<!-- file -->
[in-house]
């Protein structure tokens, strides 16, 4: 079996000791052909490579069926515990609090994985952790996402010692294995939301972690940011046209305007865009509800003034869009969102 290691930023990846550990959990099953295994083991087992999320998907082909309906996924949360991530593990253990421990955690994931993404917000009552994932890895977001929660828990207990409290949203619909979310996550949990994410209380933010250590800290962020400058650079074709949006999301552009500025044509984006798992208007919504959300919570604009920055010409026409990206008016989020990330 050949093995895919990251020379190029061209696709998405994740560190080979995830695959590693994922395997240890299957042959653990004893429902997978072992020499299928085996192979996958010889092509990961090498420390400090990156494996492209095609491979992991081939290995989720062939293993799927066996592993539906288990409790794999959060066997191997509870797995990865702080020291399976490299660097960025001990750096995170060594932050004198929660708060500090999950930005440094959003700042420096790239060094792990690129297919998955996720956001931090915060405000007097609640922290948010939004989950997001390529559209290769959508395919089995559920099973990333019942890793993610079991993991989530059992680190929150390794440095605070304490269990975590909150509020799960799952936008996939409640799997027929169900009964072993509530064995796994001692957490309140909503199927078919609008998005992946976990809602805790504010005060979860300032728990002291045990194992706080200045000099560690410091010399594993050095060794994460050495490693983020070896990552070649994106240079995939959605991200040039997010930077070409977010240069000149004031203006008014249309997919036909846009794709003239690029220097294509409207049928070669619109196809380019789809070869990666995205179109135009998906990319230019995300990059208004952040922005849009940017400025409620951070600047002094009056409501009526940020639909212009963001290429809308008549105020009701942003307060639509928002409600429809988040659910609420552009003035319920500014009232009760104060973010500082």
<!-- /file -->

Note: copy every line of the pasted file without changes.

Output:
[in-house]
């Protein structure tokens, strides 16, 4: 079996000791052909490579069926515990609090994985952790996402010692294995939301972690940011046209305007865009509800003034869009969102 290691930023990846550990959990099953295994083991087992999320998907082909309906996924949360991530593990253990421990955690994931993404917000009552994932890895977001929660828990207990409290949203619909979310996550949990994410209380933010250590800290962020400058650079074709949006999301552009500025044509984006798992208007919504959300919570604009920055010409026409990206008016989020990330 050949093995895919990251020379190029061209696709998405994740560190080979995830695959590693994922395997240890299957042959653990004893429902997978072992020499299928085996192979996958010889092509990961090498420390400090990156494996492209095609491979992991081939290995989720062939293993799927066996592993539906288990409790794999959060066997191997509870797995990865702080020291399976490299660097960025001990750096995170060594932050004198929660708060500090999950930005440094959003700042420096790239060094792990690129297919998955996720956001931090915060405000007097609640922290948010939004989950997001390529559209290769959508395919089995559920099973990333019942890793993610079991993991989530059992680190929150390794440095605070304490269990975590909150509020799960799952936008996939409640799997027929169900009964072993509530064995796994001692957490309140909503199927078919609008998005992946976990809602805790504010005060979860300032728990002291045990194992706080200045000099560690410091010399594993050095060794994460050495490693983020070896990552070649994106240079995939959605991200040039997010930077070409977010240069000149004031203006008014249309997919036909846009794709003239690029220097294509409207049928070669619109196809380019789809070869990666995205179109135009998906990319230019995300990059208004952040922005849009940017400025409620951070600047002094009056409501009526940020639909212009963001290429809308008549105020009701942003307060639509928002409600429809988040659910609420552009003035319920500014009232009760104060973010500082």